Batman ’66 By Jeff Parker & Jonathan Case Review

A few nights ago I read the first two issues of Batman ’66 and for lack of a better phrase, I’m completely obsessed.  In just 50 pages (30 pages in issue #1, and 20 pages in issue #2), we’ve already been introduced to Batman, Robin, Riddler (the Frank Gorshin version), Penguin, Mr. Freeze, Catwoman, Commissioner Gordon, Alfred, and Circe.  And we’ve already gotten some classic Boy Wonder exclamations such as “Holy Evil Alliance,” “Holy Tightrope,” and “”Should I enter it into the Bat-Computer?”  The first two issues each contain one main story, and a backup story.  Jeff Parker, who writes the series, told the NY Post that he listens to the characters speaking while he creates their dialogue, which you can easily tell while you’re reading.  Parker has a much bigger opportunity to tell grander stories since there’s no budget for effects in a comic book, and it comes through in his writing that Parker is basically telling dream Batman ’66 stories which wouldn’t have been able to be told on the television series due to monetary restrictions.  We haven’t seen a full blown Batusi yet, but hopefully Parker was foreshadowing in the first issue when a bar patron asks “Batman, I was hoping to run into you! Can you show us how to do that dance we heard about?”  Sadly Bats doesn’t have the time because he and the Boy Wonder are investigating a serious crime.

Jonathan Case, who illustrates and colors the series, created artwork which perfectly captures the overall tone.  He uses bright neon colors which pop against contrasting backgrounds, and in the first issue with the Riddler, he outlines all of the landscapes with blue lines which creates a kind of 3D effect in a much more attractive version of Gotham.  Case perfectly captures the likeness of the Adam West, Burt Ward, and Julie Newmar’s ’66 characters, using smooth rounded lines, and hairstyles consistent with the decade to depict the cast of the comic.  And I just have to say this – Case’s Catwoman is purrfect.  I’m also loving the use of the exaggerated sound effects within the comics’ panels.  And the covers are drawn and colored by Mike and Laura Allred, who just so happen to be two of my favorite artists.  I can’t even begin to count the number of times I have flipped through these issues.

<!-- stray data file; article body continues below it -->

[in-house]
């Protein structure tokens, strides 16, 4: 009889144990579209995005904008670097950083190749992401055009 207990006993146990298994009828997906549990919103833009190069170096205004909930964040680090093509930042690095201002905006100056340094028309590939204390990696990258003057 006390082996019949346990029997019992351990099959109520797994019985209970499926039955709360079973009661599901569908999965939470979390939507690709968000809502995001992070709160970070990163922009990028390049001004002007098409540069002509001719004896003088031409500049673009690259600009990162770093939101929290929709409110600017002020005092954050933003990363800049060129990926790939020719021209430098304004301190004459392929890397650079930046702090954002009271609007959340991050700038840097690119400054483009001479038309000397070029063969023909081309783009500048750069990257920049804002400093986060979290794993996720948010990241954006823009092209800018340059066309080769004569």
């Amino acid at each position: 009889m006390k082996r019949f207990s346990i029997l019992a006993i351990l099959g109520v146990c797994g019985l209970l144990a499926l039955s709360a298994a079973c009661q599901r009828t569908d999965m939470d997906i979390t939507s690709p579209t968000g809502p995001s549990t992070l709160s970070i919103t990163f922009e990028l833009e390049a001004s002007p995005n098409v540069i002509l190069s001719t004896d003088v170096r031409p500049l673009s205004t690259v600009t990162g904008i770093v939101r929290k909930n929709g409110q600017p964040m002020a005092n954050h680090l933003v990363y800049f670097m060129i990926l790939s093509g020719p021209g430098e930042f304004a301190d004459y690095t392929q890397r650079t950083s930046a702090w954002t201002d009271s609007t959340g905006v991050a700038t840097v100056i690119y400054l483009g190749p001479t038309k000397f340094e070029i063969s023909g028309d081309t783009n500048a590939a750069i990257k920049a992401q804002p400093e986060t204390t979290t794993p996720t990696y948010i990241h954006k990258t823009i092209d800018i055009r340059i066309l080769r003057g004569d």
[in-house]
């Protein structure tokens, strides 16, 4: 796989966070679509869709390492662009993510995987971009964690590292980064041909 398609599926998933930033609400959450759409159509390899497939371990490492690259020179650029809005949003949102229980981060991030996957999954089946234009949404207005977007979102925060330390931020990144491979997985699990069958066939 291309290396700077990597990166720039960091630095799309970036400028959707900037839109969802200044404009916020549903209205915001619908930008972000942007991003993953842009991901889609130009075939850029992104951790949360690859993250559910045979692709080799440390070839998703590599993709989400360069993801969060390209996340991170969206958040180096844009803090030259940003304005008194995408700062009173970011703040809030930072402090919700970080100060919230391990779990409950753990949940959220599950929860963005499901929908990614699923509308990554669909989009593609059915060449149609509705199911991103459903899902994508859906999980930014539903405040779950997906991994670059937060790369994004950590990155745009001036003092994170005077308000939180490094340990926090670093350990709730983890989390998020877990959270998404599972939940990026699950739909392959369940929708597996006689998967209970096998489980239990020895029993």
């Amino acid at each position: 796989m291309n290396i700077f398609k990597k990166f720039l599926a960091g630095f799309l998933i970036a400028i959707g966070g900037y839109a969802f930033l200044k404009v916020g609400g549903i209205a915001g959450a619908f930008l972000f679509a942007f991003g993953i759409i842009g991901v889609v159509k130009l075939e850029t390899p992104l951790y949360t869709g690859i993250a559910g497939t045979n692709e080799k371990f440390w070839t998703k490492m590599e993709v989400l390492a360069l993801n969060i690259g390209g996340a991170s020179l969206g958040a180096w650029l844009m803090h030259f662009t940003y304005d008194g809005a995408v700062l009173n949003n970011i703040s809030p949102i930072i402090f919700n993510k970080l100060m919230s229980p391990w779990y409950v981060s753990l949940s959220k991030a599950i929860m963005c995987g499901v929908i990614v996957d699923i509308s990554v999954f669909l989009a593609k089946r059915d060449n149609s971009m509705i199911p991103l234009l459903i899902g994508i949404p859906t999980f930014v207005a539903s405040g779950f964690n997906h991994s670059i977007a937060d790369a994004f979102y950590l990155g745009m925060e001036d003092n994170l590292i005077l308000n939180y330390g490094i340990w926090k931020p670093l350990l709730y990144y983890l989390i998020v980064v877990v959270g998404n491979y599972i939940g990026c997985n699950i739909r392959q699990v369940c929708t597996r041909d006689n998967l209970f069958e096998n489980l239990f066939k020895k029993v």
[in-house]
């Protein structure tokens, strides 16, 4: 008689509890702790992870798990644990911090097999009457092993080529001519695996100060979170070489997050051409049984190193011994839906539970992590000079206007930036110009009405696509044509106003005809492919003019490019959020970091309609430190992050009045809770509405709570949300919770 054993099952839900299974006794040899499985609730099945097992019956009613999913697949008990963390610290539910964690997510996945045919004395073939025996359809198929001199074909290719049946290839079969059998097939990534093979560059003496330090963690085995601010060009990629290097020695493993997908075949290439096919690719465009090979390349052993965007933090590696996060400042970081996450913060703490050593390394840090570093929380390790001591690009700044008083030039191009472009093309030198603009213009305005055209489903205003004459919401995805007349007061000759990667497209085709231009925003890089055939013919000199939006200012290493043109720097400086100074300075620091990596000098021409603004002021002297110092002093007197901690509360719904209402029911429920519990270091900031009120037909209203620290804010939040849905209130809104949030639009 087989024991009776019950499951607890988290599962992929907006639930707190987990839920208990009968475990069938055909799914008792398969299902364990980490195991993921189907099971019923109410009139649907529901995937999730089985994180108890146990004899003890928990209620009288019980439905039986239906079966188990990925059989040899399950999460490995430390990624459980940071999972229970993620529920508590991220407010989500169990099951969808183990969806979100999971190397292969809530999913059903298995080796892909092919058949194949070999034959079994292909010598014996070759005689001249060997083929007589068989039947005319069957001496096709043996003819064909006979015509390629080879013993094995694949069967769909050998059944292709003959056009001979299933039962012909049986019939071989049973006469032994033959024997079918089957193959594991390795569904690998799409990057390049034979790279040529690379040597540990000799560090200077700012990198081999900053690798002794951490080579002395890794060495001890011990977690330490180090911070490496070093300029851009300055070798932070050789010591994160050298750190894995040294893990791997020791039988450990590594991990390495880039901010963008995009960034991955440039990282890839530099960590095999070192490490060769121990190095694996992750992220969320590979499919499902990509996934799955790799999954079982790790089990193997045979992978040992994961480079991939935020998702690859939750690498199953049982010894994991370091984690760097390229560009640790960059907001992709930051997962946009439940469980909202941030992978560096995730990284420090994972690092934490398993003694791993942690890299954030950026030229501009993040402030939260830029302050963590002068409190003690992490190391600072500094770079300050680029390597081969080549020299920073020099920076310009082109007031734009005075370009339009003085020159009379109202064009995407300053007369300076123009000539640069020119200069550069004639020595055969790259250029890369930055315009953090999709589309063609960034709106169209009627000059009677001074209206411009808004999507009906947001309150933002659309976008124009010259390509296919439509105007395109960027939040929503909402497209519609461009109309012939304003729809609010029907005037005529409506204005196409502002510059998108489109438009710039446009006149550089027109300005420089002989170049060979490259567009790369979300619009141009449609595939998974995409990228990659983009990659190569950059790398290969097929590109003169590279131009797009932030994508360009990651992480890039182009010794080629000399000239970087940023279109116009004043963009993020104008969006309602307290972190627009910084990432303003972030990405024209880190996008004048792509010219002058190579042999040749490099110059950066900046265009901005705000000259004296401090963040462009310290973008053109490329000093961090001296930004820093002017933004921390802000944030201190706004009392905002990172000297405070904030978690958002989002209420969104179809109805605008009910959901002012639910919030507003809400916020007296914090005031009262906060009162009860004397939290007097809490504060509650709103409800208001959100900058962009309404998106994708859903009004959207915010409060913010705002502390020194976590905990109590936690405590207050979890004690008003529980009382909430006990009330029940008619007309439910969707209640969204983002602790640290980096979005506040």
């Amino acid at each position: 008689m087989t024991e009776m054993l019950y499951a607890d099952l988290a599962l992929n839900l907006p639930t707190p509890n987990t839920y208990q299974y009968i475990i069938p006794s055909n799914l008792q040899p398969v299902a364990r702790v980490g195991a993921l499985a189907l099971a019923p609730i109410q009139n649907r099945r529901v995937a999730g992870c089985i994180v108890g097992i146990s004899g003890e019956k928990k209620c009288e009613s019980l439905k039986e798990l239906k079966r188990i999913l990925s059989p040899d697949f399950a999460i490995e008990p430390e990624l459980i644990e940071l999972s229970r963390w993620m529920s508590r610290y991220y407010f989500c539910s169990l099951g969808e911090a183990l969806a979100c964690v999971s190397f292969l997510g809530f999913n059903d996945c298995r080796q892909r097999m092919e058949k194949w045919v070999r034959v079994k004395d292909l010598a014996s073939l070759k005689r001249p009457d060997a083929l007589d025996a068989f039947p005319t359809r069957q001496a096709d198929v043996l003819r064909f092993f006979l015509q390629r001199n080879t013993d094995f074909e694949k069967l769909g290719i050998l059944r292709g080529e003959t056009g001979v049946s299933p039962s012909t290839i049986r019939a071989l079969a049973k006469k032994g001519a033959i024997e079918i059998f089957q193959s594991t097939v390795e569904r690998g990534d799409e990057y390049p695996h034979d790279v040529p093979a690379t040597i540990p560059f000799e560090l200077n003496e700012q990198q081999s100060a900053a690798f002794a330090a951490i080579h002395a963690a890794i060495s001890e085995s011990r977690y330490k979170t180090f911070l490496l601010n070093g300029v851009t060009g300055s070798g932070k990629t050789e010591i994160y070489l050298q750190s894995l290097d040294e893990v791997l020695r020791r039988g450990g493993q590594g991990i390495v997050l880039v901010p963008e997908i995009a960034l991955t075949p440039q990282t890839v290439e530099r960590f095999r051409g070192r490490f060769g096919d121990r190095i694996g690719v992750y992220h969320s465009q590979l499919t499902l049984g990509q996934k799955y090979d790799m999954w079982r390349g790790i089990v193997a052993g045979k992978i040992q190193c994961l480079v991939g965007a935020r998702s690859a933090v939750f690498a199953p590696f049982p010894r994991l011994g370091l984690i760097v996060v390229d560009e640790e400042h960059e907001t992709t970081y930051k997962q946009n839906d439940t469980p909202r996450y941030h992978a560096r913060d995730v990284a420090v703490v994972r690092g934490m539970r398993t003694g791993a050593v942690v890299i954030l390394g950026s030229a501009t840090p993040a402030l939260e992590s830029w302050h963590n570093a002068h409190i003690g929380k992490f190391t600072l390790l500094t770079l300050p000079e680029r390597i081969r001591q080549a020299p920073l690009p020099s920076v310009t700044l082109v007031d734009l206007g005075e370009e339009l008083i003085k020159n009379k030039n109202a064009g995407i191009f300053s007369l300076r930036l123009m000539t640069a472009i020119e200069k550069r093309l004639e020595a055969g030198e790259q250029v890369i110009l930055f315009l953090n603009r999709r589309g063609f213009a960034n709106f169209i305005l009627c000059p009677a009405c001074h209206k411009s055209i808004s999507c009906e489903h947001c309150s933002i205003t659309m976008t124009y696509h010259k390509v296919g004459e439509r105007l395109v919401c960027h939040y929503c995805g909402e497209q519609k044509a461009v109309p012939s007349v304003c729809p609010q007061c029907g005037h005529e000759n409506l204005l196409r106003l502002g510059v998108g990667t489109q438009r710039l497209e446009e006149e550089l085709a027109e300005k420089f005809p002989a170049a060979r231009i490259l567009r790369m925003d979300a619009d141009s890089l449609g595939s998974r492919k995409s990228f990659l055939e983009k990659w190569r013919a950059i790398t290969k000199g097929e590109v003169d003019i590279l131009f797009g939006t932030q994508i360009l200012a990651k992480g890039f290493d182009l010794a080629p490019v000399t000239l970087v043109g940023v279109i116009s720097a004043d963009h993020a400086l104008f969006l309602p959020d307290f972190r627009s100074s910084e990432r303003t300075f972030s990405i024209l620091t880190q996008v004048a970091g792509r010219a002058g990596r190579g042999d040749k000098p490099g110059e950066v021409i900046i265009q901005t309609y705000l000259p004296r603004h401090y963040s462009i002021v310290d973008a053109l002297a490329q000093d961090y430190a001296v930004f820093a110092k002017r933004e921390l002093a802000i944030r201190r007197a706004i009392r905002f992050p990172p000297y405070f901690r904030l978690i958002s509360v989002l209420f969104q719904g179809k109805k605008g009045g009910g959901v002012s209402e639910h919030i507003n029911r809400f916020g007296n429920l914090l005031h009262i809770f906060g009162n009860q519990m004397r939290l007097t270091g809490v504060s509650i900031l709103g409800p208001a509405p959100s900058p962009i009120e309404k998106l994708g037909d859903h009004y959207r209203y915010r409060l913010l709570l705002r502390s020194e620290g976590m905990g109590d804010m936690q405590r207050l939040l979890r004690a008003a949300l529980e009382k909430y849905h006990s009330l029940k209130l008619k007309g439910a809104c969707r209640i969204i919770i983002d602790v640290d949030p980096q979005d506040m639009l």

According to Comics Alliance, a very classy Mad Men-like version of Harley Quinn will be appearing in issue #7.  If you’re reading the comic digitally, you’ve already seen Harley’s introduction, but since I’m reading in print, I’m only up to issue #2.  Batman ’66 is part of the DC2 initiative to convert readers to digital comics.  I’ve been reading the physical printed copies, which are released on a very delayed time schedule compared to their digital counterparts, but since I loved the first two issues so much, I think I’m going to finally cave in and start buying the series from ComiXology… as well as the print issues… and the trade.  *Makes fist* damn you DC Comics for monopolizing my bank account!